But do you feel that he could move even further, like undermining the Constitution or even becoming a kind of ‘fascist’ ruler?

‘It’s a serious question. I myself believe that the American constitutional system and the separation of powers will provide an effective restraint on his autocratic impulses. I hope that will be the case, and I think that will be the case.

You’re still optimistic about that?

‘Yes. The American system was designed, more than European systems, to prevent the abuse of power by the executive. Unfortunately, that whole constitutional structure will be tested now as it has not been since Nixon. But I think it will hold.

And when you compare the accusations of Trump’s collusion with Russia with Nixon’s Watergate scandal, which one is worse?

‘It’s hard to compare. Trump, like Nixon, is presenting the American system with a stress test, to borrow the word they use for banks. Again, I think the constitutional order will hold, but the very fact that we have to speculate about this shows how grave the problem has become.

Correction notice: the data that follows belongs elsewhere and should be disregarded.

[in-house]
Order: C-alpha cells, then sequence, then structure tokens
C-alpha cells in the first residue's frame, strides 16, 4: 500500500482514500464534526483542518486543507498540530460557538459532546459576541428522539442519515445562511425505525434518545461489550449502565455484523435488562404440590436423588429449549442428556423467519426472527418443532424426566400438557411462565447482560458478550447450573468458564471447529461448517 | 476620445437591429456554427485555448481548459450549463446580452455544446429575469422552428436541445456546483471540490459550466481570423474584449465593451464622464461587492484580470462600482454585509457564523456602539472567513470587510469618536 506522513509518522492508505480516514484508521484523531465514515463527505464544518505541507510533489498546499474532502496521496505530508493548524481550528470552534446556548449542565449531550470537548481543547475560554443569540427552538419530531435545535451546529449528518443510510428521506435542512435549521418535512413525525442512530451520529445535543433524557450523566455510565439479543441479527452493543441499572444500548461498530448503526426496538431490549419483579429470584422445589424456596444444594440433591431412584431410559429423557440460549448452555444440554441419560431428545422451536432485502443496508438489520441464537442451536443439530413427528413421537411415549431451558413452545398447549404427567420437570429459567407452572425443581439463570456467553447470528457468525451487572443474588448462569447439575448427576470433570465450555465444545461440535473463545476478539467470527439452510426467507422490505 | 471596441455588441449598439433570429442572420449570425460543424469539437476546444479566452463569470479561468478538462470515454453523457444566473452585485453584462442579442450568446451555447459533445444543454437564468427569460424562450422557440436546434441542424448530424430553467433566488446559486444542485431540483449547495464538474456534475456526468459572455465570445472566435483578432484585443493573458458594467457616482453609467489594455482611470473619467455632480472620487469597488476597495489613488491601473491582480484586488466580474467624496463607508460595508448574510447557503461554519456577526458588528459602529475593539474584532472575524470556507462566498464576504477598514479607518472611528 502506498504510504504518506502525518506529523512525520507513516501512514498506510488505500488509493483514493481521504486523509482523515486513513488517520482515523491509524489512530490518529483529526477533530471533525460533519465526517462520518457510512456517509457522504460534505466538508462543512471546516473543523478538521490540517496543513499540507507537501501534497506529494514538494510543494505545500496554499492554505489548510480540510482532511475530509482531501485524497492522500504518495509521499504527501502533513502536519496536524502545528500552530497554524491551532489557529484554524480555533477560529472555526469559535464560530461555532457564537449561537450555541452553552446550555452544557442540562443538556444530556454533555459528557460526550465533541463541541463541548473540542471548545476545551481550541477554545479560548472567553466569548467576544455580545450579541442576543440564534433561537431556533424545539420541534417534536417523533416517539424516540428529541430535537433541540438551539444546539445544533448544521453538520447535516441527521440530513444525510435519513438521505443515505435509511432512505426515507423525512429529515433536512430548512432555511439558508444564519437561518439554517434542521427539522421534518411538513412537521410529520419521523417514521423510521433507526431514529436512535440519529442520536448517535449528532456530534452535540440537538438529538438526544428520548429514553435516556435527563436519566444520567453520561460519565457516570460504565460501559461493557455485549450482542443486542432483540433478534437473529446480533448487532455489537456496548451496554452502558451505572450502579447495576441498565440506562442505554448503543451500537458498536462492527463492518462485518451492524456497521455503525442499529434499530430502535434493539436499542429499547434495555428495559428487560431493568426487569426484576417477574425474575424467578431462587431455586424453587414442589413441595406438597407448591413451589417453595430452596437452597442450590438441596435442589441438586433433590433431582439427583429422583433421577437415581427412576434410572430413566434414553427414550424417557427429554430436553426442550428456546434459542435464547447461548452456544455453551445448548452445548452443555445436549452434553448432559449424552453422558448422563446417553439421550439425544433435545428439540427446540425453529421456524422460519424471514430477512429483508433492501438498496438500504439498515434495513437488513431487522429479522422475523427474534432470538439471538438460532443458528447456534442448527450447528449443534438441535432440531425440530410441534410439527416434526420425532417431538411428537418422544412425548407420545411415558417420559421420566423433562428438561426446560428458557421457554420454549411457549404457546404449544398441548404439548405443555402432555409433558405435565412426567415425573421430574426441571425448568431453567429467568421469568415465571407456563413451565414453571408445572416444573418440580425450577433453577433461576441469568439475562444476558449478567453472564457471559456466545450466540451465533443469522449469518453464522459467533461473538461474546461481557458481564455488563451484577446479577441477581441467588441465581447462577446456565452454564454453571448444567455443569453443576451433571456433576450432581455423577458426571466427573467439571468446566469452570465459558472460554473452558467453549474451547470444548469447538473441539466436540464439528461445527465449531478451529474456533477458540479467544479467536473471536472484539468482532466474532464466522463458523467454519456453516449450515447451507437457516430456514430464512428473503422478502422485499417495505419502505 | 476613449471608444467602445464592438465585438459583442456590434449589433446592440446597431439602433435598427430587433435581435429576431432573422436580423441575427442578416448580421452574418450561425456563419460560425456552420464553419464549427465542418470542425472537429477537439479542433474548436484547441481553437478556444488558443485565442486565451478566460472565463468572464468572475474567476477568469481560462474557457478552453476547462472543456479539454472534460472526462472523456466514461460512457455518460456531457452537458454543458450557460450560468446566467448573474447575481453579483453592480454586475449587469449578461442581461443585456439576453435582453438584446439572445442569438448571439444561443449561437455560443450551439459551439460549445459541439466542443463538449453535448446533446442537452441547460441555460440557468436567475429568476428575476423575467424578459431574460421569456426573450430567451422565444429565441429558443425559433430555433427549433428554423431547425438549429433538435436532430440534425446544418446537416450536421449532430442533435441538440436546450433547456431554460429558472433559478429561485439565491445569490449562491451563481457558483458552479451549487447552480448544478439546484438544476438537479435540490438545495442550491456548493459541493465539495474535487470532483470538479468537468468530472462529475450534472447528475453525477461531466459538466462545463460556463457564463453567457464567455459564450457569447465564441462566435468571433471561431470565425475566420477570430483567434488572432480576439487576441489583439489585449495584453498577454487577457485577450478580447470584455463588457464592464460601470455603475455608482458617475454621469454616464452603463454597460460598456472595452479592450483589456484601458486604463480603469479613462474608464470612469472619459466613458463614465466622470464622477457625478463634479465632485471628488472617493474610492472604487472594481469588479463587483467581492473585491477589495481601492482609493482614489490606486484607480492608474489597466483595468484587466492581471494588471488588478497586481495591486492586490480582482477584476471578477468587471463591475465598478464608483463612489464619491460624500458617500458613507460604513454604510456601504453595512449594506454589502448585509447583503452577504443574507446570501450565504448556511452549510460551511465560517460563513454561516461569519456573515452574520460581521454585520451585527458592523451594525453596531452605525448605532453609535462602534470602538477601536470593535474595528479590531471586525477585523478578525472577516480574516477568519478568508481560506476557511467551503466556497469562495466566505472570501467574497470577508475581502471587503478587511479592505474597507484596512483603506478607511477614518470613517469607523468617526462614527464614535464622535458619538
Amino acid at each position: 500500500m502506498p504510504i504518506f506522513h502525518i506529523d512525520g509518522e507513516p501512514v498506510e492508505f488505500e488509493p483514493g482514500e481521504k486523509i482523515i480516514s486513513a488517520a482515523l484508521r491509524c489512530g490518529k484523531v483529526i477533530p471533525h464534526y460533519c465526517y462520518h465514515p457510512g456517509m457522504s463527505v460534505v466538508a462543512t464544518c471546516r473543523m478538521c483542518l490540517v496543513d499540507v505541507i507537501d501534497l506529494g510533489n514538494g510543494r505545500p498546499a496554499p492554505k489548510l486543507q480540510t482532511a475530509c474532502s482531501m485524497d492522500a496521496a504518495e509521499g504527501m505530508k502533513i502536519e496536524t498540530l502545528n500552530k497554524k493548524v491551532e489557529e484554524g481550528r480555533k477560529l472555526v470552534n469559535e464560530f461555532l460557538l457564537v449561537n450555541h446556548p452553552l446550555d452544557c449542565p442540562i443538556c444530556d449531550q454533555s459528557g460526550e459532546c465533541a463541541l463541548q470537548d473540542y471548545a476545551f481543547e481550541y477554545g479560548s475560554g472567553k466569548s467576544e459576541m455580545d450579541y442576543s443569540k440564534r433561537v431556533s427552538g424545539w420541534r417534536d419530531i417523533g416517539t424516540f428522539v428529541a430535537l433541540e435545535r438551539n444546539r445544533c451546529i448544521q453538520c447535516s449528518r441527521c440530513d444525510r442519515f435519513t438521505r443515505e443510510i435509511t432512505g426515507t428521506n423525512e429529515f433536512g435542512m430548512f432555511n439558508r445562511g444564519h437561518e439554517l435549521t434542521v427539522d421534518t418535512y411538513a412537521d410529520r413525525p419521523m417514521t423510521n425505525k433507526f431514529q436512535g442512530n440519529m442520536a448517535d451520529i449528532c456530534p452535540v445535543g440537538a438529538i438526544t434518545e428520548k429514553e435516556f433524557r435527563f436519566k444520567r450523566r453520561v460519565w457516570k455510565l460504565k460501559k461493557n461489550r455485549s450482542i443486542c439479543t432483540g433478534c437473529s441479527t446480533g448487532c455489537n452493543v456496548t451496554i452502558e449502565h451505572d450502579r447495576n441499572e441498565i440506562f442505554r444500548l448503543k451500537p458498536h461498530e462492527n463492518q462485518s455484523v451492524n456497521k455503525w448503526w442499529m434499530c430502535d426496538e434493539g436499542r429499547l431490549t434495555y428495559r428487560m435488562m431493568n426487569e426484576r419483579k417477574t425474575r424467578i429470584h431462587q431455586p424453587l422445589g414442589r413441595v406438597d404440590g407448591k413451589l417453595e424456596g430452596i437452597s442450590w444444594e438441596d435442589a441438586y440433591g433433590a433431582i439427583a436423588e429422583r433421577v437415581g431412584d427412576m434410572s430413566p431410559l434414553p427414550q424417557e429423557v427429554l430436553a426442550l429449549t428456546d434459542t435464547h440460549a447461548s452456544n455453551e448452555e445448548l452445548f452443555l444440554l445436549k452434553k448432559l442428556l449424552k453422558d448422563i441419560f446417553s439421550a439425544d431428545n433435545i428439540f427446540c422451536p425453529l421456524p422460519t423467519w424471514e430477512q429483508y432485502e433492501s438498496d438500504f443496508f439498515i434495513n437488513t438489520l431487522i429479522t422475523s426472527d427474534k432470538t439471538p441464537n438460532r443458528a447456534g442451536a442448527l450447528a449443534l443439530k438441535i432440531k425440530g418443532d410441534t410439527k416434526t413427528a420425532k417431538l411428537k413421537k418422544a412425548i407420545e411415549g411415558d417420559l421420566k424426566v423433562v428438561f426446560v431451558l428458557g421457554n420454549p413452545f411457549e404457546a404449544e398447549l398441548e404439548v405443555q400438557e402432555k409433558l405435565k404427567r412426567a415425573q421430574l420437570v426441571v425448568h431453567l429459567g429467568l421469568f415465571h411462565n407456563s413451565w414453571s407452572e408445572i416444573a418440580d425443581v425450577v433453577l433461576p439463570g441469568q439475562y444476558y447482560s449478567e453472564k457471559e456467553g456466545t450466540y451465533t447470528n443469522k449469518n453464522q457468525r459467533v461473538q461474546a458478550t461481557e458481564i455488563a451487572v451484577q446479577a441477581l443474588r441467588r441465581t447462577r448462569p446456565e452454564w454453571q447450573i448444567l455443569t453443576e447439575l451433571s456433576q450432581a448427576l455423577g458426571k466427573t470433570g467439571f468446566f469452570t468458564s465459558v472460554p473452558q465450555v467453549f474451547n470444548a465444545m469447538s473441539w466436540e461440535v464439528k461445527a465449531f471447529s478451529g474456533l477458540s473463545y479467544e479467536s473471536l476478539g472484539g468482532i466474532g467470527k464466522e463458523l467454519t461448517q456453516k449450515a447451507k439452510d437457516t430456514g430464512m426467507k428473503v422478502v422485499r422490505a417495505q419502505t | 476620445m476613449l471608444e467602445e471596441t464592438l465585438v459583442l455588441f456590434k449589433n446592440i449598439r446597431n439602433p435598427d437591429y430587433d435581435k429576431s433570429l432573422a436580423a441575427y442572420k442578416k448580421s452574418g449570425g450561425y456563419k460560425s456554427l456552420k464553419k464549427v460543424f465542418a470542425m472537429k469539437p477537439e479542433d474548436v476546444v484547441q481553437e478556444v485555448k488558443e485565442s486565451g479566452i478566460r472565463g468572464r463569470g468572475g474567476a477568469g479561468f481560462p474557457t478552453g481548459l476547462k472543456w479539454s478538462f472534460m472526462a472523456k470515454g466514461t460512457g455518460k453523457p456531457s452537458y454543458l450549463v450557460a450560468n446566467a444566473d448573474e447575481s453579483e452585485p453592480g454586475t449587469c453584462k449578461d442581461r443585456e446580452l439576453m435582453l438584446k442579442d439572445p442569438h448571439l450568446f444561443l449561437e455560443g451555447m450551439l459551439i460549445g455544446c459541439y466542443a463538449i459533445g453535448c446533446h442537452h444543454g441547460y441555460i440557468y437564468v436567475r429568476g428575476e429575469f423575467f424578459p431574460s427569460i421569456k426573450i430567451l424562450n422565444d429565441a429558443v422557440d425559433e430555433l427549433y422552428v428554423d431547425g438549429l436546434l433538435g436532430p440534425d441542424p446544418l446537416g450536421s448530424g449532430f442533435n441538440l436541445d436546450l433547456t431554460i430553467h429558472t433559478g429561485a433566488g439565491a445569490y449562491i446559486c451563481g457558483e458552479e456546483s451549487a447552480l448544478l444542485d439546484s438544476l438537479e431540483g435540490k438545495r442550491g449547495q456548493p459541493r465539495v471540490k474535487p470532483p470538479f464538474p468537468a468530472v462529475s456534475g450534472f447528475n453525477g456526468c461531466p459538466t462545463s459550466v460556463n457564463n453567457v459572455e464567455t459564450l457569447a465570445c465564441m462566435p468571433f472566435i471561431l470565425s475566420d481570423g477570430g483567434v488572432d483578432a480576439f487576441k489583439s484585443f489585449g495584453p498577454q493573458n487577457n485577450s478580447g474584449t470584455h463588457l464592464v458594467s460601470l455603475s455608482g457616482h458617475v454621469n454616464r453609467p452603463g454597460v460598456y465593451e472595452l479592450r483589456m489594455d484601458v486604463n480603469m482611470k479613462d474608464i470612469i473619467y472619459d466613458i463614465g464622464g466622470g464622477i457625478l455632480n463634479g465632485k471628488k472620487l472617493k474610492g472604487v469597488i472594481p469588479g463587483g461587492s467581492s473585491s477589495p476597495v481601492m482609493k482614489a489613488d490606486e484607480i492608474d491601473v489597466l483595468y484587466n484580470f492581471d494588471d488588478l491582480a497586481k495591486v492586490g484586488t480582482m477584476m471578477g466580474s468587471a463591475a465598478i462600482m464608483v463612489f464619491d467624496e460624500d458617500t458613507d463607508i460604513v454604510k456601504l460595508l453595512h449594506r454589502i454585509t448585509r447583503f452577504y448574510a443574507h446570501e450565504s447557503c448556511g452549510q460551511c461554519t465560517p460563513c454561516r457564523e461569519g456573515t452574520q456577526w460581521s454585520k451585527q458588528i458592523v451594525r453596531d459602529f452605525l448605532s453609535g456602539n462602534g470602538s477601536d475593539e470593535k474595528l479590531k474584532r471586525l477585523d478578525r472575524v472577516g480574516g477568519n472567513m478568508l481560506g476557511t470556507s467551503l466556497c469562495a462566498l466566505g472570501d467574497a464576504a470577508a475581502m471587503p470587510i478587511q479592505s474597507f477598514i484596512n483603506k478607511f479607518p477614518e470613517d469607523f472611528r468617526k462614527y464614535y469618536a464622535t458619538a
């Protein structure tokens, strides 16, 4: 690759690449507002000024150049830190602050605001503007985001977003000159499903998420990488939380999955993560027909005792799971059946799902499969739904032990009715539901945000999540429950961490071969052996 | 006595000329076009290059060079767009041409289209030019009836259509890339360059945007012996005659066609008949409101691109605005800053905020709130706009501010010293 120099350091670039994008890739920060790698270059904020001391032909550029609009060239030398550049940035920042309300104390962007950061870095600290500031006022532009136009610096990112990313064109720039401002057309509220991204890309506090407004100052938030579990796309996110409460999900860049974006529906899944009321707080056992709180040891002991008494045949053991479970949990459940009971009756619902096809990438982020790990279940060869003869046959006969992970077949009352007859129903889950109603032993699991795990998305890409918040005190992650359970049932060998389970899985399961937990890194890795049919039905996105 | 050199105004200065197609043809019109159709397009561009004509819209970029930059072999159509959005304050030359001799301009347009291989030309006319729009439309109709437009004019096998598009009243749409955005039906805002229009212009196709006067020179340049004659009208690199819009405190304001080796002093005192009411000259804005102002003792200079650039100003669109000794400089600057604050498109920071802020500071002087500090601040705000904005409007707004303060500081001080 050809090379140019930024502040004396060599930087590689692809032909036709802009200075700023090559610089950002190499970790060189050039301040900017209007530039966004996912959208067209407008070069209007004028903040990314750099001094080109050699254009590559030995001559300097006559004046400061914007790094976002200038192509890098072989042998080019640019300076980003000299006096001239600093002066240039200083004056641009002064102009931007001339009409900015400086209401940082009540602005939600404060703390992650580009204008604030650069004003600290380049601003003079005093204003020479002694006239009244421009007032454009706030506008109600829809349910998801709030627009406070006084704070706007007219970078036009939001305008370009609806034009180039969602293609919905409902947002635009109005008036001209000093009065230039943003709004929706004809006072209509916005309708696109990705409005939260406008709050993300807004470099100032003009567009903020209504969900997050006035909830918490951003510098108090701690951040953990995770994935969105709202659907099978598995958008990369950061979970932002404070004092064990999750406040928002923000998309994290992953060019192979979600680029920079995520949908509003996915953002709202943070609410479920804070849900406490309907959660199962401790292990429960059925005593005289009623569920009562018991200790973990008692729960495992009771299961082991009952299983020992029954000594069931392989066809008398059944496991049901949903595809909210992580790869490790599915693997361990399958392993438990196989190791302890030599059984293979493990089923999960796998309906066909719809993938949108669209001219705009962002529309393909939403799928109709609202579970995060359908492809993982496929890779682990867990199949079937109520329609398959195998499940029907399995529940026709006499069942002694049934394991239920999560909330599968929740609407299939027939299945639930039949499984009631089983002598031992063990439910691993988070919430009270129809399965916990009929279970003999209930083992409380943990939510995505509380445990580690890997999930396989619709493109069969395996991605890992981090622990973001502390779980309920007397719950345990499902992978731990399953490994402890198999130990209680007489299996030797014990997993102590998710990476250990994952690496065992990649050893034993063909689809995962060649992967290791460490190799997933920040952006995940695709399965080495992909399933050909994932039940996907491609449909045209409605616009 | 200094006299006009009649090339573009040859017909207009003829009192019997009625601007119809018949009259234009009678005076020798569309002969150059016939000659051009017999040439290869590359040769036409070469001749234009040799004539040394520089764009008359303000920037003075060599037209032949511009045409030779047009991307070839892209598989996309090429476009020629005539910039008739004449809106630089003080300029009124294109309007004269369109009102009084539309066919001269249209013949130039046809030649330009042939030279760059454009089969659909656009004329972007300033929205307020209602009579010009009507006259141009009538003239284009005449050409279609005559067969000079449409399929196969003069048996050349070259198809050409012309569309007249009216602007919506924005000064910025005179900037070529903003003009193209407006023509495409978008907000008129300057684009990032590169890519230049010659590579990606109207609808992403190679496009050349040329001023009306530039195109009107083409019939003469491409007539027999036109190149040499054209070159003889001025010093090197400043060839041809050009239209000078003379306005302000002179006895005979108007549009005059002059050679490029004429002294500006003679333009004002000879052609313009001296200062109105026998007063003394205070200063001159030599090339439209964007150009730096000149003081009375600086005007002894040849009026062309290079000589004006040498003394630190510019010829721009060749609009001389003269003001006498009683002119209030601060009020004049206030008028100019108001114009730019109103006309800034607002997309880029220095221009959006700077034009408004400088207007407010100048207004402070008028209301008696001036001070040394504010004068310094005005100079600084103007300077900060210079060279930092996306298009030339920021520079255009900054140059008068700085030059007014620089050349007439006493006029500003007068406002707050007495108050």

Personally, I never thought something like this could ever happen in the USA. Before Trump’s election, did you ever think it could?

(shaking his head) ‘No.

In his lecture, Sandel warns for simplistic explanations of populism: ‘Some denounce the upsurge of populism as little more than a racist, xenophobic reaction’ against immigrants and multiculturalism. Others see it mainly in economic terms, as a protest against the job losses brought about by global trade and new technologies. But it is a mistake to see only the bigotry in populist protest, or to view it only as an economic complaint.  To do so misses the fact that the upheavals of the past year were a political response to a political failure of historic proportions.

‘The right wing populism ascendant today is a symptom of the failure of progressive politics.  The Democratic Party has become a party of a technocratic liberalism more congenial to the professional classes than to the blue collar and middle class voters who once constituted its base.  A similar predicament afflicts Britain’s Labour Party.